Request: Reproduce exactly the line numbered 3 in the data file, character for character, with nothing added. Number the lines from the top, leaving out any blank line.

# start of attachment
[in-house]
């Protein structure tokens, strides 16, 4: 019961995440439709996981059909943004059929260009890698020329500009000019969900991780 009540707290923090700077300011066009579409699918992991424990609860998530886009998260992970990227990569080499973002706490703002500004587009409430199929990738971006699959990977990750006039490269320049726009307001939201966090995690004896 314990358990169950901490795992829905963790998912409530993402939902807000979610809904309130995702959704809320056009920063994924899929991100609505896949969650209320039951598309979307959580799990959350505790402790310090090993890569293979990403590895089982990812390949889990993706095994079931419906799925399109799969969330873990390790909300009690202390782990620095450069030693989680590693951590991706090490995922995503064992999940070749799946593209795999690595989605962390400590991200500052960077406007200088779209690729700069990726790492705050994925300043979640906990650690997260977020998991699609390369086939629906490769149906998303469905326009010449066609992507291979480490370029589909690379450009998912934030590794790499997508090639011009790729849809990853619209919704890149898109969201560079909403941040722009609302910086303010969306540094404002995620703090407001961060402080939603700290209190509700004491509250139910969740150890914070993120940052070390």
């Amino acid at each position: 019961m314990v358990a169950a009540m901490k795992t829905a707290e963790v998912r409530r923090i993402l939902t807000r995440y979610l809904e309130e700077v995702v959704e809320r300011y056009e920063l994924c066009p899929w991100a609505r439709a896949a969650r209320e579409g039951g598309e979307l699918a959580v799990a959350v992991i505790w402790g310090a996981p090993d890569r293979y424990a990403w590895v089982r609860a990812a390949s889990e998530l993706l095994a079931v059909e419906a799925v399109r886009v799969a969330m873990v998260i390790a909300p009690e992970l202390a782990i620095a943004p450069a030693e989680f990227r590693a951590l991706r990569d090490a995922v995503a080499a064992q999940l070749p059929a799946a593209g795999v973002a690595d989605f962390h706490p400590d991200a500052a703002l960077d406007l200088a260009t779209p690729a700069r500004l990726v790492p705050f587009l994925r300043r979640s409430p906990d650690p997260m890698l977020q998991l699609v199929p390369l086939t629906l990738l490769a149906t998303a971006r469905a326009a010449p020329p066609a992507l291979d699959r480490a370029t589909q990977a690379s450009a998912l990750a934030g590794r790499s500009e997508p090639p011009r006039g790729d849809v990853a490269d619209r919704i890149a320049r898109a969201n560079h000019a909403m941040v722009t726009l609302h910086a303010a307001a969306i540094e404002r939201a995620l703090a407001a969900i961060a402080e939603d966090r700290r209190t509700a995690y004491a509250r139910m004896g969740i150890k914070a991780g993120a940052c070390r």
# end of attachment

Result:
């Amino acid at each position: 019961m314990v358990a169950a009540m901490k795992t829905a707290e963790v998912r409530r923090i993402l939902t807000r995440y979610l809904e309130e700077v995702v959704e809320r300011y056009e920063l994924c066009p899929w991100a609505r439709a896949a969650r209320e579409g039951g598309e979307l699918a959580v799990a959350v992991i505790w402790g310090a996981p090993d890569r293979y424990a990403w590895v089982r609860a990812a390949s889990e998530l993706l095994a079931v059909e419906a799925v399109r886009v799969a969330m873990v998260i390790a909300p009690e992970l202390a782990i620095a943004p450069a030693e989680f990227r590693a951590l991706r990569d090490a995922v995503a080499a064992q999940l070749p059929a799946a593209g795999v973002a690595d989605f962390h706490p400590d991200a500052a703002l960077d406007l200088a260009t779209p690729a700069r500004l990726v790492p705050f587009l994925r300043r979640s409430p906990d650690p997260m890698l977020q998991l699609v199929p390369l086939t629906l990738l490769a149906t998303a971006r469905a326009a010449p020329p066609a992507l291979d699959r480490a370029t589909q990977a690379s450009a998912l990750a934030g590794r790499s500009e997508p090639p011009r006039g790729d849809v990853a490269d619209r919704i890149a320049r898109a969201n560079h000019a909403m941040v722009t726009l609302h910086a303010a307001a969306i540094e404002r939201a995620l703090a407001a969900i961060a402080e939603d966090r700290r209190t509700a995690y004491a509250r139910m004896g969740i150890k914070a991780g993120a940052c070390r």